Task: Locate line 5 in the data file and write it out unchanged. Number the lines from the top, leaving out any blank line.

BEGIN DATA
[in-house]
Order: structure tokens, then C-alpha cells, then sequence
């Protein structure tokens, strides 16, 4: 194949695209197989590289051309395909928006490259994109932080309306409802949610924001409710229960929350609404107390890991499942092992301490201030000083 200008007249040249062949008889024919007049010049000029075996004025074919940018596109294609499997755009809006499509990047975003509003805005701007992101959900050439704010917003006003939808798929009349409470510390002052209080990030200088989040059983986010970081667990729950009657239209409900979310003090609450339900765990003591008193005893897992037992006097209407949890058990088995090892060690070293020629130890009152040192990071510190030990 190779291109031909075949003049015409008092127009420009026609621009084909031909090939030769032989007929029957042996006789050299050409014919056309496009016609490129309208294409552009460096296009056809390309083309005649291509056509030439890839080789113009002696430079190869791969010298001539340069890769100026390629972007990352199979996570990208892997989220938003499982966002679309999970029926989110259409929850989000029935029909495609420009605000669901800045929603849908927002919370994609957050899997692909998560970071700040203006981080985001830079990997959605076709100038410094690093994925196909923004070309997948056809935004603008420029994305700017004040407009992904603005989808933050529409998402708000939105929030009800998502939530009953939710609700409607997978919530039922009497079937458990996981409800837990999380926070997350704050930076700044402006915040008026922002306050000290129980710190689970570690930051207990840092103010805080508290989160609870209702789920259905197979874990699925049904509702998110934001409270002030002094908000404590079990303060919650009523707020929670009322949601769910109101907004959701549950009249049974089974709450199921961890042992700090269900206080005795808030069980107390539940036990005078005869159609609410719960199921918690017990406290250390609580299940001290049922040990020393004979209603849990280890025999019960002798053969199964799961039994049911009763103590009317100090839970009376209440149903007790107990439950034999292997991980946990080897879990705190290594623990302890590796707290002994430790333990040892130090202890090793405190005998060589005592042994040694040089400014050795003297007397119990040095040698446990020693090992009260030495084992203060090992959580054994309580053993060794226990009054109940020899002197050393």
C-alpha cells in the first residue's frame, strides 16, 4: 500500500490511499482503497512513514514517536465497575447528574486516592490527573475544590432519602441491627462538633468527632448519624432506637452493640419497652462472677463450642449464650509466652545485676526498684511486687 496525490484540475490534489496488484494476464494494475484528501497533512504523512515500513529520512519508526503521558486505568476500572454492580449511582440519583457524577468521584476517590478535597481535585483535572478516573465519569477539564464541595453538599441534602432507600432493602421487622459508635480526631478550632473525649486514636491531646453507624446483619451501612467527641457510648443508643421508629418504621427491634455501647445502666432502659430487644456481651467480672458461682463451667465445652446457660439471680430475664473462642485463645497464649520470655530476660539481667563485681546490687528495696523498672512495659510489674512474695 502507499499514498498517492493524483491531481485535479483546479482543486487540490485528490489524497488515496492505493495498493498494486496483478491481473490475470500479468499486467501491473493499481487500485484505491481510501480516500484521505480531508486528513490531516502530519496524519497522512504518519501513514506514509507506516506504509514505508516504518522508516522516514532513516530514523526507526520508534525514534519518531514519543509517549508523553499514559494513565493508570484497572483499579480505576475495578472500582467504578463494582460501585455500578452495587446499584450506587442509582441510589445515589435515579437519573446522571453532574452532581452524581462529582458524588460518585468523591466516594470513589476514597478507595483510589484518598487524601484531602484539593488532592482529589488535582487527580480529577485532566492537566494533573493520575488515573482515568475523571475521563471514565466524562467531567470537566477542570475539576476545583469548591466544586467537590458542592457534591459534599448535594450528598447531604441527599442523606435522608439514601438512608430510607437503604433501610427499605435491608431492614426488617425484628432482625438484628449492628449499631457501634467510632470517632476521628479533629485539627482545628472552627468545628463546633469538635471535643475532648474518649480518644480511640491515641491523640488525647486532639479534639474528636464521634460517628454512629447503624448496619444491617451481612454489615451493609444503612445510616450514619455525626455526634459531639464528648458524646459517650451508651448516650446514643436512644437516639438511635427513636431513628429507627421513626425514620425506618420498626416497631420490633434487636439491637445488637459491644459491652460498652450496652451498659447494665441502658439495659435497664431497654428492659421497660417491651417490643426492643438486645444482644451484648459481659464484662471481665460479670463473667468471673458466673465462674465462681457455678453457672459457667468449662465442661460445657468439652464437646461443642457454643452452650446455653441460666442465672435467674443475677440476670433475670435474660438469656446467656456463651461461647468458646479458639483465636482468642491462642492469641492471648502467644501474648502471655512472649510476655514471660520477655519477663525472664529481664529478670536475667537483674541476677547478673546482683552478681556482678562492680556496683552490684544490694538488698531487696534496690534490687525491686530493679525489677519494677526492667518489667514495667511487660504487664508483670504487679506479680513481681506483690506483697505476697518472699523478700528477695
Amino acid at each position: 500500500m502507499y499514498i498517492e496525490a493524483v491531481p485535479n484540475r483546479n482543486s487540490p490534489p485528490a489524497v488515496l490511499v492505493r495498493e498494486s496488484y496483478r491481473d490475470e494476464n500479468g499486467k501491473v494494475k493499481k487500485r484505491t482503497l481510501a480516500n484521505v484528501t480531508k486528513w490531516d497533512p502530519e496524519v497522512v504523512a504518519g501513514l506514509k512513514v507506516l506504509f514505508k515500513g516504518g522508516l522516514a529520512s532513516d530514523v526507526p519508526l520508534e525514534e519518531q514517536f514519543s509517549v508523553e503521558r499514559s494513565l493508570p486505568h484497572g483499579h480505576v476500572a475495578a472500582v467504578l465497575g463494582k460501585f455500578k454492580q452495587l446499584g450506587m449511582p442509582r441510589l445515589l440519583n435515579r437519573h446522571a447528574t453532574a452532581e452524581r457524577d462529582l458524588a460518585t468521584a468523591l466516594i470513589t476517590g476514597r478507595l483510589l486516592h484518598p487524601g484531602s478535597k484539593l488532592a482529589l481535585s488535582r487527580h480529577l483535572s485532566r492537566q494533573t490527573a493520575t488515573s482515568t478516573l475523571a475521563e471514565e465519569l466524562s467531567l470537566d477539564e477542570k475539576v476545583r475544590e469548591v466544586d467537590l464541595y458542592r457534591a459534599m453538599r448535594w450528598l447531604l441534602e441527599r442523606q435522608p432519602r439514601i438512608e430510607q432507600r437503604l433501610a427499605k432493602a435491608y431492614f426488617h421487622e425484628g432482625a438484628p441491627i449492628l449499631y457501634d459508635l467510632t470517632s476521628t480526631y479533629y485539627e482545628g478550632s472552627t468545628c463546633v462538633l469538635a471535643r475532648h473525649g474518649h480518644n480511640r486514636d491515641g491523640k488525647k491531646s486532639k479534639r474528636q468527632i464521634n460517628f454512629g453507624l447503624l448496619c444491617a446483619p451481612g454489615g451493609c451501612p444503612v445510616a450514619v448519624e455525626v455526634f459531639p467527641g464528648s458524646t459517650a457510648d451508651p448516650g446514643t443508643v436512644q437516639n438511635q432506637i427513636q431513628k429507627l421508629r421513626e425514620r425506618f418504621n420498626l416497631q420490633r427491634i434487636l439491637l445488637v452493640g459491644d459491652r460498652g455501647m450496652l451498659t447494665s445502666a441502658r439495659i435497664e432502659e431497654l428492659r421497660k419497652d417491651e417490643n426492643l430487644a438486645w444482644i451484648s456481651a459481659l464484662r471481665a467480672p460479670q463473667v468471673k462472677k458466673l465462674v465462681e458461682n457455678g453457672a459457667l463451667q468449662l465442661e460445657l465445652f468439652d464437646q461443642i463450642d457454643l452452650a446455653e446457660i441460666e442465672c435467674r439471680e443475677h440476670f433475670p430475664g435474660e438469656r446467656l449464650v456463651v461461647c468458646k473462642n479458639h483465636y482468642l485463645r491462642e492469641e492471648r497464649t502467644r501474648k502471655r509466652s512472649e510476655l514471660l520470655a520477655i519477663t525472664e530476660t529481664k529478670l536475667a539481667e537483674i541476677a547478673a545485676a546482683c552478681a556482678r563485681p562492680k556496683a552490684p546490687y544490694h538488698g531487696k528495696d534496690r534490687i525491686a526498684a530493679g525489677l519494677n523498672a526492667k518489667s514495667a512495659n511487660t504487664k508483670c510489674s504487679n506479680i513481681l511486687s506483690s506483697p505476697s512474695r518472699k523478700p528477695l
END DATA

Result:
Amino acid at each position: 500500500m502507499y499514498i498517492e496525490a493524483v491531481p485535479n484540475r483546479n482543486s487540490p490534489p485528490a489524497v488515496l490511499v492505493r495498493e498494486s496488484y496483478r491481473d490475470e494476464n500479468g499486467k501491473v494494475k493499481k487500485r484505491t482503497l481510501a480516500n484521505v484528501t480531508k486528513w490531516d497533512p502530519e496524519v497522512v504523512a504518519g501513514l506514509k512513514v507506516l506504509f514505508k515500513g516504518g522508516l522516514a529520512s532513516d530514523v526507526p519508526l520508534e525514534e519518531q514517536f514519543s509517549v508523553e503521558r499514559s494513565l493508570p486505568h484497572g483499579h480505576v476500572a475495578a472500582v467504578l465497575g463494582k460501585f455500578k454492580q452495587l446499584g450506587m449511582p442509582r441510589l445515589l440519583n435515579r437519573h446522571a447528574t453532574a452532581e452524581r457524577d462529582l458524588a460518585t468521584a468523591l466516594i470513589t476517590g476514597r478507595l483510589l486516592h484518598p487524601g484531602s478535597k484539593l488532592a482529589l481535585s488535582r487527580h480529577l483535572s485532566r492537566q494533573t490527573a493520575t488515573s482515568t478516573l475523571a475521563e471514565e465519569l466524562s467531567l470537566d477539564e477542570k475539576v476545583r475544590e469548591v466544586d467537590l464541595y458542592r457534591a459534599m453538599r448535594w450528598l447531604l441534602e441527599r442523606q435522608p432519602r439514601i438512608e430510607q432507600r437503604l433501610a427499605k432493602a435491608y431492614f426488617h421487622e425484628g432482625a438484628p441491627i449492628l449499631y457501634d459508635l467510632t470517632s476521628t480526631y479533629y485539627e482545628g478550632s472552627t468545628c463546633v462538633l469538635a471535643r475532648h473525649g474518649h480518644n480511640r486514636d491515641g491523640k488525647k491531646s486532639k479534639r474528636q468527632i464521634n460517628f454512629g453507624l447503624l448496619c444491617a446483619p451481612g454489615g451493609c451501612p444503612v445510616a450514619v448519624e455525626v455526634f459531639p467527641g464528648s458524646t459517650a457510648d451508651p448516650g446514643t443508643v436512644q437516639n438511635q432506637i427513636q431513628k429507627l421508629r421513626e425514620r425506618f418504621n420498626l416497631q420490633r427491634i434487636l439491637l445488637v452493640g459491644d459491652r460498652g455501647m450496652l451498659t447494665s445502666a441502658r439495659i435497664e432502659e431497654l428492659r421497660k419497652d417491651e417490643n426492643l430487644a438486645w444482644i451484648s456481651a459481659l464484662r471481665a467480672p460479670q463473667v468471673k462472677k458466673l465462674v465462681e458461682n457455678g453457672a459457667l463451667q468449662l465442661e460445657l465445652f468439652d464437646q461443642i463450642d457454643l452452650a446455653e446457660i441460666e442465672c435467674r439471680e443475677h440476670f433475670p430475664g435474660e438469656r446467656l449464650v456463651v461461647c468458646k473462642n479458639h483465636y482468642l485463645r491462642e492469641e492471648r497464649t502467644r501474648k502471655r509466652s512472649e510476655l514471660l520470655a520477655i519477663t525472664e530476660t529481664k529478670l536475667a539481667e537483674i541476677a547478673a545485676a546482683c552478681a556482678r563485681p562492680k556496683a552490684p546490687y544490694h538488698g531487696k528495696d534496690r534490687i525491686a526498684a530493679g525489677l519494677n523498672a526492667k518489667s514495667a512495659n511487660t504487664k508483670c510489674s504487679n506479680i513481681l511486687s506483690s506483697p505476697s512474695r518472699k523478700p528477695l